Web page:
Thousands of university students and staff have occupied faculty buildings in Chile to protest against a lack of progress in tackling sexual inequality and alleged harassment on campus.
A wave of student-led strikes began in Chile last year after students complained that a series of reports of sexual harassment had not been taken seriously by university leaders or the authorities.
Since April this year, campaigners have again begun to stage mass demonstrations, this time calling for greater enforcement of anti-harassment policies to help protect women on campus.
More than 30 institutions are said to be involved in the “Feminist Takes” movement, putting pressure on university leaders to acknowledge the issue of gender violence and to review course programmes with the aim of including more female case studies and more literature written by women.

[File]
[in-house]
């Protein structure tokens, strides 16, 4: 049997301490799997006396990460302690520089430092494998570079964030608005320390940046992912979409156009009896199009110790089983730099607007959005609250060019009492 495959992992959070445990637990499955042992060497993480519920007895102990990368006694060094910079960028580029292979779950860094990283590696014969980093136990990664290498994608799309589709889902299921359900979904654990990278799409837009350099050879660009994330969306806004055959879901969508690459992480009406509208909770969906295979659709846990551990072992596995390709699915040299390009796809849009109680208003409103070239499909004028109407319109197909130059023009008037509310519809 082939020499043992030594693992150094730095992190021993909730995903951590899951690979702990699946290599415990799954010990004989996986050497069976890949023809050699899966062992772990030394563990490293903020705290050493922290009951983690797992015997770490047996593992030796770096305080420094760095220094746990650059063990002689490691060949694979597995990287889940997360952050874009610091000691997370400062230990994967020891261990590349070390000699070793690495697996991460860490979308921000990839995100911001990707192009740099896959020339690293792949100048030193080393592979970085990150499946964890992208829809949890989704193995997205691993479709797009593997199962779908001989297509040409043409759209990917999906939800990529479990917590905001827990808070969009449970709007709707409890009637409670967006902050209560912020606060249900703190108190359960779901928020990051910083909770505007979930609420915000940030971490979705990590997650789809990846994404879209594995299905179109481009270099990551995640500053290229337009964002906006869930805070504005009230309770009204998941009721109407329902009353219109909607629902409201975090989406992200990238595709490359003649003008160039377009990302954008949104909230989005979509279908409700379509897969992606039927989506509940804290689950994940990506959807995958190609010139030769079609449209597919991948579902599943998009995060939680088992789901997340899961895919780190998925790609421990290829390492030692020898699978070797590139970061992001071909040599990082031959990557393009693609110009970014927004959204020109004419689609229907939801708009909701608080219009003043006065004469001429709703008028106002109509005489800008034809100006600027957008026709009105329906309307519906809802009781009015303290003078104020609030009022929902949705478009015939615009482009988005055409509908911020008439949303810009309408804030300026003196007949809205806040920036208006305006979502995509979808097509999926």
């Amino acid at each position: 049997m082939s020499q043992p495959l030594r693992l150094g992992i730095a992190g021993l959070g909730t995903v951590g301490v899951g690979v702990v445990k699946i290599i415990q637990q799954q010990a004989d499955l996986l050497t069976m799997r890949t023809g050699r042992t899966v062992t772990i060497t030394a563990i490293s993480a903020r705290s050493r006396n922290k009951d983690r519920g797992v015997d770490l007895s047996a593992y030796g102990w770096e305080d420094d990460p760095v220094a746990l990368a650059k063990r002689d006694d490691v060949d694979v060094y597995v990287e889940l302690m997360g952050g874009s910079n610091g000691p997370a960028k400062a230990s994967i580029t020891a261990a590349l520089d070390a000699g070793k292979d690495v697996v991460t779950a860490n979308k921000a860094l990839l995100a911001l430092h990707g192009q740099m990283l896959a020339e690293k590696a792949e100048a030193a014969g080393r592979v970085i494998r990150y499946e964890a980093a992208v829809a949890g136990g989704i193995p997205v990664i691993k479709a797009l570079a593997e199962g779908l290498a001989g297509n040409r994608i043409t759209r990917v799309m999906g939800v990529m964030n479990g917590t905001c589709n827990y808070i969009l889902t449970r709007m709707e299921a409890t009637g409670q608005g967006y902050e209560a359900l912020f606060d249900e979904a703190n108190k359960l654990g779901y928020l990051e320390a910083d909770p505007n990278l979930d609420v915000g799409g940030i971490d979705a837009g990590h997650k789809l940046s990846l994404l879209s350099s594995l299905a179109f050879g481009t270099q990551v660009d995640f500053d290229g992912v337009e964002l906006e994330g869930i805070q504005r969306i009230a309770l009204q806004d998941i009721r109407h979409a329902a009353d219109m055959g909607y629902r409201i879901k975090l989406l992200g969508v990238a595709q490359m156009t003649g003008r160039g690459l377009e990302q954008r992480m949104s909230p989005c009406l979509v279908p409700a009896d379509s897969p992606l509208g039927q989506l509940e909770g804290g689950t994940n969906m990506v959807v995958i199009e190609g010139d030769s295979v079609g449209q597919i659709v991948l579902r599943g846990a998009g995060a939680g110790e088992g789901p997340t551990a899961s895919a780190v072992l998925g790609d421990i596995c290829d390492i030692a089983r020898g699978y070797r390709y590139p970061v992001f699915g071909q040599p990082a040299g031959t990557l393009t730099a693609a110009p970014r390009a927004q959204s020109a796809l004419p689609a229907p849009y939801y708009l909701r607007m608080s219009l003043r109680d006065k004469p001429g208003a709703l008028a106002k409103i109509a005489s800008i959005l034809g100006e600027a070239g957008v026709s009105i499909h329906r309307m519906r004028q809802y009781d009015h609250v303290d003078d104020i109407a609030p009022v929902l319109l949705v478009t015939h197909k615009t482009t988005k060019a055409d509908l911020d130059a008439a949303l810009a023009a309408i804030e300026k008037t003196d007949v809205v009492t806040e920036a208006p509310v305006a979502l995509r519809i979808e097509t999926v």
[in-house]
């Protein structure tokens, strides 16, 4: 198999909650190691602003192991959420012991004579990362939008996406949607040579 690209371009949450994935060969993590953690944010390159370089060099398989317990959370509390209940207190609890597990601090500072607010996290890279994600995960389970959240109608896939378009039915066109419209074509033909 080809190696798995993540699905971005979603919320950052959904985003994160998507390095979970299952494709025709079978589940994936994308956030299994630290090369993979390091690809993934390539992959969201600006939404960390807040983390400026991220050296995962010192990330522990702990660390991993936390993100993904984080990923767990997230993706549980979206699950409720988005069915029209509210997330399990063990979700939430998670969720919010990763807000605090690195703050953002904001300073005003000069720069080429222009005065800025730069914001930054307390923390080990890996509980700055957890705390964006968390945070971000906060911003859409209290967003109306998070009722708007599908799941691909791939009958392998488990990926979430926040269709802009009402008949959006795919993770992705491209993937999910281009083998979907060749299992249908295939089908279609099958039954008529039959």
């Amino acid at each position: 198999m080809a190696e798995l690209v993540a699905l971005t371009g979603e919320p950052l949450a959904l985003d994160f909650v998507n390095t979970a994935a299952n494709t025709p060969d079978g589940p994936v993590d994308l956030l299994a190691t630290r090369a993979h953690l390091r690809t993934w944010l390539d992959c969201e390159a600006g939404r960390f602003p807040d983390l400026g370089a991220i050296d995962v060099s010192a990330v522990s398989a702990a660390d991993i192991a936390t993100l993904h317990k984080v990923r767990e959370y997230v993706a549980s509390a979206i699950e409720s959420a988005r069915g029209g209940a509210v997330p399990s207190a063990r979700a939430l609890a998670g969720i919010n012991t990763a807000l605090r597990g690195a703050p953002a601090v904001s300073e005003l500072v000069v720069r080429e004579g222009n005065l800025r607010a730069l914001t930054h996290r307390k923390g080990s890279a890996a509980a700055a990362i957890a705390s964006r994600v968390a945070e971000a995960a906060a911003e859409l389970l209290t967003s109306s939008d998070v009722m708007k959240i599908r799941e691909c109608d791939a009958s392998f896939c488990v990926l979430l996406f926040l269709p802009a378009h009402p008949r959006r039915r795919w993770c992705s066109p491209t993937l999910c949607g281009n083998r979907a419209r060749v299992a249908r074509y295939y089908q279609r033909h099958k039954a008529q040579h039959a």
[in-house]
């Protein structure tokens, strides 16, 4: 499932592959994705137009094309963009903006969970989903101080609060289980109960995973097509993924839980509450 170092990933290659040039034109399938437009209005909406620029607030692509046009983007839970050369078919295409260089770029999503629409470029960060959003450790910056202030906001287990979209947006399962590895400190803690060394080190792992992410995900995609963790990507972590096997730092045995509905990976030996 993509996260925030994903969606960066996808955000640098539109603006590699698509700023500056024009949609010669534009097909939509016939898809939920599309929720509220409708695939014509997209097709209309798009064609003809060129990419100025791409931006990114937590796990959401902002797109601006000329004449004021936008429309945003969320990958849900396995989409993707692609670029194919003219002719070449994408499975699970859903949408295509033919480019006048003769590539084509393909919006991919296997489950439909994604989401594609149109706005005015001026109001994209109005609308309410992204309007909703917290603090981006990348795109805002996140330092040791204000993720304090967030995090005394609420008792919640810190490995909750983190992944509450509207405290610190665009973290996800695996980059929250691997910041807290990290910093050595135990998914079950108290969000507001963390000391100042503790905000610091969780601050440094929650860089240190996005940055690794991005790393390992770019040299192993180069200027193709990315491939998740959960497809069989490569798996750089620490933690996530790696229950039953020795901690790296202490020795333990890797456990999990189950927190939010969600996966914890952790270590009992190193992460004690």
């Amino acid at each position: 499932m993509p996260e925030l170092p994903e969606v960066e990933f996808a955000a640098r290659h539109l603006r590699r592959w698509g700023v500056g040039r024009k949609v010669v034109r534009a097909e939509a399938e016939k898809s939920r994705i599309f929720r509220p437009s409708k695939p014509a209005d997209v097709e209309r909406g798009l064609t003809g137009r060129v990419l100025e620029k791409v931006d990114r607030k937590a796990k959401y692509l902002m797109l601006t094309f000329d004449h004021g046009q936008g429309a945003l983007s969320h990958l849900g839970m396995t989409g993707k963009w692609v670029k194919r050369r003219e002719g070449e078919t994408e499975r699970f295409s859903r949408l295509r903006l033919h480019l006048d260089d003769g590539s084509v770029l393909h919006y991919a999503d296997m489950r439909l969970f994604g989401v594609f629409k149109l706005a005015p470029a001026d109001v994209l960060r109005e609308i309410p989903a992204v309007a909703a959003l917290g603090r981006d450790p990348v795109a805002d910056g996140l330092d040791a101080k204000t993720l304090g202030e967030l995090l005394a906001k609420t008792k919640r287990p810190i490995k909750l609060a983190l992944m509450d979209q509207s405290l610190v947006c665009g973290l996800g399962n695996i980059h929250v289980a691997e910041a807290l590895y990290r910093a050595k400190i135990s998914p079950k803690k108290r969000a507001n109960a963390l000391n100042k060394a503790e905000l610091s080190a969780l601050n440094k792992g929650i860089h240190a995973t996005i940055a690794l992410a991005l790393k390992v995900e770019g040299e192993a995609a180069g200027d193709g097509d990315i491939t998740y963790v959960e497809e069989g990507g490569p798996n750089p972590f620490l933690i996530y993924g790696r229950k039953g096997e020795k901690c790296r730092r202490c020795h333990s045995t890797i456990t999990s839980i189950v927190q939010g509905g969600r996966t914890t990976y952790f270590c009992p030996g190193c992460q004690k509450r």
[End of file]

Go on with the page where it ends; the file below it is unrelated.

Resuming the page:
Campaigners argue that mandatory gender-equality training for students and staff could also help to promote equality and diversity in teaching and learning.
Danae Borax, a spokeswoman for the Faculty of Law at the University of Chile, told Telesur news that the movement had come as a response to increased concerns of incidents of physical, psychological and sexual violence on campus. “An assembly with more than 1,000 women shows that this is a real problem, and that is a concern,” she said.
According to the university, 15 per cent of students report that they have been subjected to sexual violence during their time at the institution, but students say that the number of unreported incidents is likely to be much higher.